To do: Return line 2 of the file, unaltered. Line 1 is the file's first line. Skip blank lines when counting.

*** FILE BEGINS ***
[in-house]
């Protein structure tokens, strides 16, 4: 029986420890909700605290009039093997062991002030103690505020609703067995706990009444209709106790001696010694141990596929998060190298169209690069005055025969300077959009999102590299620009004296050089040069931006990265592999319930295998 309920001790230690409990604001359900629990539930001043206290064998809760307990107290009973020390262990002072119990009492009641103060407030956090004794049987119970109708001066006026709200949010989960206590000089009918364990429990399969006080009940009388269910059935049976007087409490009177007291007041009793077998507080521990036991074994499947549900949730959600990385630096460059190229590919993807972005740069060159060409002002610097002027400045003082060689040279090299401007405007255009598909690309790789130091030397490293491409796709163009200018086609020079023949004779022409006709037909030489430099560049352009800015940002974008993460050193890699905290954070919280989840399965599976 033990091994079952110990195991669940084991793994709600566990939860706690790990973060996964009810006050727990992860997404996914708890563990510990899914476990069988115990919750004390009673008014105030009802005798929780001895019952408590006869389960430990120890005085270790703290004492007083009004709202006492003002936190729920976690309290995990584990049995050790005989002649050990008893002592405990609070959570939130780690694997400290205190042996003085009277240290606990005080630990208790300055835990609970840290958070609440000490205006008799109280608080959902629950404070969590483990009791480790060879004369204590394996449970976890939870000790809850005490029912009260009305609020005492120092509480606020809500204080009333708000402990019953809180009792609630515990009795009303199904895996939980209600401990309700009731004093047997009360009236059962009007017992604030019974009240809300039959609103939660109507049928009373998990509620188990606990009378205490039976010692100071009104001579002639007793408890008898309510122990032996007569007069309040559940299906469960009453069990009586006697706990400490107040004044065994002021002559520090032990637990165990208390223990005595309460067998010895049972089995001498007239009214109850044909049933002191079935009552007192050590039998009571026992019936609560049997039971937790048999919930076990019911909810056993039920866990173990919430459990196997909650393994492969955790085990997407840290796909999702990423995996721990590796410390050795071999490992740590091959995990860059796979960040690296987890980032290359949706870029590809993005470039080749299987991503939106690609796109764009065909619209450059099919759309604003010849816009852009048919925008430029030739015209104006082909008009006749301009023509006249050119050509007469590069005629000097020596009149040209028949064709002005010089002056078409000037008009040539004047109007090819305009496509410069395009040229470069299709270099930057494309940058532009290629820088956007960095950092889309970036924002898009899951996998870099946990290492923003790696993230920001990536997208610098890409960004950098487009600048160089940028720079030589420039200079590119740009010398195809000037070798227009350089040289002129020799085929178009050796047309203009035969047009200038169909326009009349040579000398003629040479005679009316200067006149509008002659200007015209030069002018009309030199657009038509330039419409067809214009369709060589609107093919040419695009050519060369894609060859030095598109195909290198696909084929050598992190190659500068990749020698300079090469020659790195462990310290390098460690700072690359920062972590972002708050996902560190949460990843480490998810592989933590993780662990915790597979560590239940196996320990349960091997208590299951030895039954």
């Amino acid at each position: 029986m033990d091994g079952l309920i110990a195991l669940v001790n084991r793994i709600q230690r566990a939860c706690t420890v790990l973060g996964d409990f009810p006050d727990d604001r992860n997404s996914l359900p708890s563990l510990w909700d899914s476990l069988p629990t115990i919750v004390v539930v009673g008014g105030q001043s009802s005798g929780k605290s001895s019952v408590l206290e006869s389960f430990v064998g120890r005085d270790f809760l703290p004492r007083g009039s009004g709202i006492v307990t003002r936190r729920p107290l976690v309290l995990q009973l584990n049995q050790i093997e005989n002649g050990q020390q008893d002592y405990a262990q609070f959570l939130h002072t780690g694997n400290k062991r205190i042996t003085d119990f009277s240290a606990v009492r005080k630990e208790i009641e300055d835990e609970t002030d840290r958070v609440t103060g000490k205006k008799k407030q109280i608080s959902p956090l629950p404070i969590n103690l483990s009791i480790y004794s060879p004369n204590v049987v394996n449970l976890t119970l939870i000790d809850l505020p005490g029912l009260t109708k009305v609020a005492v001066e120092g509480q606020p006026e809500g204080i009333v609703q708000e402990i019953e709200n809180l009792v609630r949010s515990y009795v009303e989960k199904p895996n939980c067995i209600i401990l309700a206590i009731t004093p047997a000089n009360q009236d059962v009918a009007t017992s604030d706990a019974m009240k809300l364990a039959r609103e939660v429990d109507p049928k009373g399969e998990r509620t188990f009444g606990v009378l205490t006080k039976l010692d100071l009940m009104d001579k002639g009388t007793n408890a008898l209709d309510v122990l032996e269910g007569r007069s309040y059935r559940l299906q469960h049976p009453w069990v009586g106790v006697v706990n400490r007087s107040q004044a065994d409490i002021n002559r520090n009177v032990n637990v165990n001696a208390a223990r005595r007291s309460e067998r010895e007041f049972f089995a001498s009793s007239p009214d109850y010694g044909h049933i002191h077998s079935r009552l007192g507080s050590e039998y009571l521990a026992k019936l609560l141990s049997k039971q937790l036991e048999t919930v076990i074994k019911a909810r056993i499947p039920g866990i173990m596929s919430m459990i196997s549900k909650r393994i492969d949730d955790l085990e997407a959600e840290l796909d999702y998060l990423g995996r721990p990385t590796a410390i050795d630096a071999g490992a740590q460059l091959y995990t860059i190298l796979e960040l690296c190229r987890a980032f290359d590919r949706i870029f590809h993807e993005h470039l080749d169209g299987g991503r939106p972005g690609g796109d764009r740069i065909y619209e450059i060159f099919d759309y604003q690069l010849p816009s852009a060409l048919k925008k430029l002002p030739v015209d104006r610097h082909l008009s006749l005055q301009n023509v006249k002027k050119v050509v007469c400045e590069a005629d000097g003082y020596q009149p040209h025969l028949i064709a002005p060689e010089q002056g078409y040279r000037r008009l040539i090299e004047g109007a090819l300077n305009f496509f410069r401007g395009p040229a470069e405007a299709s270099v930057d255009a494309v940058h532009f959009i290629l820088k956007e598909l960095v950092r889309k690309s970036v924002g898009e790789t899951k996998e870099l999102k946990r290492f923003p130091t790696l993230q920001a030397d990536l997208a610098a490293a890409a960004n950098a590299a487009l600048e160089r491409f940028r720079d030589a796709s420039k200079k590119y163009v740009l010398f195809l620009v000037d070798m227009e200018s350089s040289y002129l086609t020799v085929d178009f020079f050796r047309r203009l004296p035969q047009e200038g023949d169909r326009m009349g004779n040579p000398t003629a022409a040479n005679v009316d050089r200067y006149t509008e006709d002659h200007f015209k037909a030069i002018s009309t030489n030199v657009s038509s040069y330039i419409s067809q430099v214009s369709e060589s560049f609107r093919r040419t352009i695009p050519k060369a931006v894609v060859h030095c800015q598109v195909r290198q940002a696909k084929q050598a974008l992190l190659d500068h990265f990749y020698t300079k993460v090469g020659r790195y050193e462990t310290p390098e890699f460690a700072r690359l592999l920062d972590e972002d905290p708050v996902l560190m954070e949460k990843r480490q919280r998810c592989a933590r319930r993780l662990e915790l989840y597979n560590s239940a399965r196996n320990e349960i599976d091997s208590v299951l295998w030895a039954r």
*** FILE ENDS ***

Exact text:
């Protein structure tokens, strides 16, 4: 029986420890909700605290009039093997062991002030103690505020609703067995706990009444209709106790001696010694141990596929998060190298169209690069005055025969300077959009999102590299620009004296050089040069931006990265592999319930295998 309920001790230690409990604001359900629990539930001043206290064998809760307990107290009973020390262990002072119990009492009641103060407030956090004794049987119970109708001066006026709200949010989960206590000089009918364990429990399969006080009940009388269910059935049976007087409490009177007291007041009793077998507080521990036991074994499947549900949730959600990385630096460059190229590919993807972005740069060159060409002002610097002027400045003082060689040279090299401007405007255009598909690309790789130091030397490293491409796709163009200018086609020079023949004779022409006709037909030489430099560049352009800015940002974008993460050193890699905290954070919280989840399965599976 033990091994079952110990195991669940084991793994709600566990939860706690790990973060996964009810006050727990992860997404996914708890563990510990899914476990069988115990919750004390009673008014105030009802005798929780001895019952408590006869389960430990120890005085270790703290004492007083009004709202006492003002936190729920976690309290995990584990049995050790005989002649050990008893002592405990609070959570939130780690694997400290205190042996003085009277240290606990005080630990208790300055835990609970840290958070609440000490205006008799109280608080959902629950404070969590483990009791480790060879004369204590394996449970976890939870000790809850005490029912009260009305609020005492120092509480606020809500204080009333708000402990019953809180009792609630515990009795009303199904895996939980209600401990309700009731004093047997009360009236059962009007017992604030019974009240809300039959609103939660109507049928009373998990509620188990606990009378205490039976010692100071009104001579002639007793408890008898309510122990032996007569007069309040559940299906469960009453069990009586006697706990400490107040004044065994002021002559520090032990637990165990208390223990005595309460067998010895049972089995001498007239009214109850044909049933002191079935009552007192050590039998009571026992019936609560049997039971937790048999919930076990019911909810056993039920866990173990919430459990196997909650393994492969955790085990997407840290796909999702990423995996721990590796410390050795071999490992740590091959995990860059796979960040690296987890980032290359949706870029590809993005470039080749299987991503939106690609796109764009065909619209450059099919759309604003010849816009852009048919925008430029030739015209104006082909008009006749301009023509006249050119050509007469590069005629000097020596009149040209028949064709002005010089002056078409000037008009040539004047109007090819305009496509410069395009040229470069299709270099930057494309940058532009290629820088956007960095950092889309970036924002898009899951996998870099946990290492923003790696993230920001990536997208610098890409960004950098487009600048160089940028720079030589420039200079590119740009010398195809000037070798227009350089040289002129020799085929178009050796047309203009035969047009200038169909326009009349040579000398003629040479005679009316200067006149509008002659200007015209030069002018009309030199657009038509330039419409067809214009369709060589609107093919040419695009050519060369894609060859030095598109195909290198696909084929050598992190190659500068990749020698300079090469020659790195462990310290390098460690700072690359920062972590972002708050996902560190949460990843480490998810592989933590993780662990915790597979560590239940196996320990349960091997208590299951030895039954």